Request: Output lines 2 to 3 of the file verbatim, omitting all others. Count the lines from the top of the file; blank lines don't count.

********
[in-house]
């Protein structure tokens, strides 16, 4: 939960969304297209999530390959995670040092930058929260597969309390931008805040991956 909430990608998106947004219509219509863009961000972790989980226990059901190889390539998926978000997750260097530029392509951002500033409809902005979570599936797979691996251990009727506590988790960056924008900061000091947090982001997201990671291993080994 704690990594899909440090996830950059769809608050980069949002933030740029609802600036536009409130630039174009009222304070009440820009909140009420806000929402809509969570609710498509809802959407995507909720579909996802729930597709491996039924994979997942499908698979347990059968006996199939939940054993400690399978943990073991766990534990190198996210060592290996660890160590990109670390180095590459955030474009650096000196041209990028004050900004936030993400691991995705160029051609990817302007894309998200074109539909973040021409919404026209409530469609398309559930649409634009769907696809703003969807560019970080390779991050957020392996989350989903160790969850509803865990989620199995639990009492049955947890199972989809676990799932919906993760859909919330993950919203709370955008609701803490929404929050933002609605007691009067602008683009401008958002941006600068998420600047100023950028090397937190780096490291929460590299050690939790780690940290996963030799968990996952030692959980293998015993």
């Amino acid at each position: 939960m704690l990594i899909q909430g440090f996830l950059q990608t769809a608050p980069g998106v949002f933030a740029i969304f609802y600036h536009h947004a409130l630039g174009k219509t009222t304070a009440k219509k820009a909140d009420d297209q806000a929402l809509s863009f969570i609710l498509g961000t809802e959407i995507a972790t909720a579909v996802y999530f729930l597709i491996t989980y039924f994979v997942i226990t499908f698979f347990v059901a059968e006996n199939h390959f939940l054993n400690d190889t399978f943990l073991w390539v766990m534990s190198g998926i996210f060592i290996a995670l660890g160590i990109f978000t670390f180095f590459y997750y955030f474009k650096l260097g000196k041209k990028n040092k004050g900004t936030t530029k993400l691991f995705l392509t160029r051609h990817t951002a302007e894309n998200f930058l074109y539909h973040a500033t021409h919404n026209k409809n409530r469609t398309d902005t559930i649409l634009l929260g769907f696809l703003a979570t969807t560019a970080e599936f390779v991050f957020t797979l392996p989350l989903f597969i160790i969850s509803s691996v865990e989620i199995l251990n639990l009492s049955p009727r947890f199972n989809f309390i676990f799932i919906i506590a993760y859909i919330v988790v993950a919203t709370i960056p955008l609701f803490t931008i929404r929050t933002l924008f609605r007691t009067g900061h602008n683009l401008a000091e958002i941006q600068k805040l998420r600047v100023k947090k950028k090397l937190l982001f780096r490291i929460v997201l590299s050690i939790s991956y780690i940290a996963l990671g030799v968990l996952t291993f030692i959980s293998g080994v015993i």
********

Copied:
């Protein structure tokens, strides 16, 4: 939960969304297209999530390959995670040092930058929260597969309390931008805040991956 909430990608998106947004219509219509863009961000972790989980226990059901190889390539998926978000997750260097530029392509951002500033409809902005979570599936797979691996251990009727506590988790960056924008900061000091947090982001997201990671291993080994 704690990594899909440090996830950059769809608050980069949002933030740029609802600036536009409130630039174009009222304070009440820009909140009420806000929402809509969570609710498509809802959407995507909720579909996802729930597709491996039924994979997942499908698979347990059968006996199939939940054993400690399978943990073991766990534990190198996210060592290996660890160590990109670390180095590459955030474009650096000196041209990028004050900004936030993400691991995705160029051609990817302007894309998200074109539909973040021409919404026209409530469609398309559930649409634009769907696809703003969807560019970080390779991050957020392996989350989903160790969850509803865990989620199995639990009492049955947890199972989809676990799932919906993760859909919330993950919203709370955008609701803490929404929050933002609605007691009067602008683009401008958002941006600068998420600047100023950028090397937190780096490291929460590299050690939790780690940290996963030799968990996952030692959980293998015993």
């Amino acid at each position: 939960m704690l990594i899909q909430g440090f996830l950059q990608t769809a608050p980069g998106v949002f933030a740029i969304f609802y600036h536009h947004a409130l630039g174009k219509t009222t304070a009440k219509k820009a909140d009420d297209q806000a929402l809509s863009f969570i609710l498509g961000t809802e959407i995507a972790t909720a579909v996802y999530f729930l597709i491996t989980y039924f994979v997942i226990t499908f698979f347990v059901a059968e006996n199939h390959f939940l054993n400690d190889t399978f943990l073991w390539v766990m534990s190198g998926i996210f060592i290996a995670l660890g160590i990109f978000t670390f180095f590459y997750y955030f474009k650096l260097g000196k041209k990028n040092k004050g900004t936030t530029k993400l691991f995705l392509t160029r051609h990817t951002a302007e894309n998200f930058l074109y539909h973040a500033t021409h919404n026209k409809n409530r469609t398309d902005t559930i649409l634009l929260g769907f696809l703003a979570t969807t560019a970080e599936f390779v991050f957020t797979l392996p989350l989903f597969i160790i969850s509803s691996v865990e989620i199995l251990n639990l009492s049955p009727r947890f199972n989809f309390i676990f799932i919906i506590a993760y859909i919330v988790v993950a919203t709370i960056p955008l609701f803490t931008i929404r929050t933002l924008f609605r007691t009067g900061h602008n683009l401008a000091e958002i941006q600068k805040l998420r600047v100023k947090k950028k090397l937190l982001f780096r490291i929460v997201l590299s050690i939790s991956y780690i940290a996963l990671g030799v968990l996952t291993f030692i959980s293998g080994v015993i």